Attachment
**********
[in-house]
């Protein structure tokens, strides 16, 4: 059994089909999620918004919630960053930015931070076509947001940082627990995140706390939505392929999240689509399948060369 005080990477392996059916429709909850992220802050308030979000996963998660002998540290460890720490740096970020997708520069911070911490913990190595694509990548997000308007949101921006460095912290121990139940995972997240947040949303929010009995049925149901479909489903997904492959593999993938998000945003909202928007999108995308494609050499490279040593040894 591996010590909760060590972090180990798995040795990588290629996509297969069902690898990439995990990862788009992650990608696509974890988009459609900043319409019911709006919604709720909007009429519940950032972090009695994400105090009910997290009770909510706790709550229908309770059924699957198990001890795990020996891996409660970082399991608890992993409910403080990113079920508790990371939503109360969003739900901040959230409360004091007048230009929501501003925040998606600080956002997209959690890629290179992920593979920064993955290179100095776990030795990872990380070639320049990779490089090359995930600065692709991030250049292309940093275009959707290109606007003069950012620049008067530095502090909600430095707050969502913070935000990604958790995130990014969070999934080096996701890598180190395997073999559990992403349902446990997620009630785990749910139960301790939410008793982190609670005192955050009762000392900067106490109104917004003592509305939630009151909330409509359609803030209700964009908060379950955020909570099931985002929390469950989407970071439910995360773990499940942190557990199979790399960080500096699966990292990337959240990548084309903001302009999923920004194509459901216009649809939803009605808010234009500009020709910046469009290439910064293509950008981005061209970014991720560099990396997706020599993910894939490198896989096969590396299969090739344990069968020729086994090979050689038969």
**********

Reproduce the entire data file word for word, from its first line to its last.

[in-house]
């Protein structure tokens, strides 16, 4: 059994089909999620918004919630960053930015931070076509947001940082627990995140706390939505392929999240689509399948060369 005080990477392996059916429709909850992220802050308030979000996963998660002998540290460890720490740096970020997708520069911070911490913990190595694509990548997000308007949101921006460095912290121990139940995972997240947040949303929010009995049925149901479909489903997904492959593999993938998000945003909202928007999108995308494609050499490279040593040894 591996010590909760060590972090180990798995040795990588290629996509297969069902690898990439995990990862788009992650990608696509974890988009459609900043319409019911709006919604709720909007009429519940950032972090009695994400105090009910997290009770909510706790709550229908309770059924699957198990001890795990020996891996409660970082399991608890992993409910403080990113079920508790990371939503109360969003739900901040959230409360004091007048230009929501501003925040998606600080956002997209959690890629290179992920593979920064993955290179100095776990030795990872990380070639320049990779490089090359995930600065692709991030250049292309940093275009959707290109606007003069950012620049008067530095502090909600430095707050969502913070935000990604958790995130990014969070999934080096996701890598180190395997073999559990992403349902446990997620009630785990749910139960301790939410008793982190609670005192955050009762000392900067106490109104917004003592509305939630009151909330409509359609803030209700964009908060379950955020909570099931985002929390469950989407970071439910995360773990499940942190557990199979790399960080500096699966990292990337959240990548084309903001302009999923920004194509459901216009649809939803009605808010234009500009020709910046469009290439910064293509950008981005061209970014991720560099990396997706020599993910894939490198896989096969590396299969090739344990069968020729086994090979050689038969």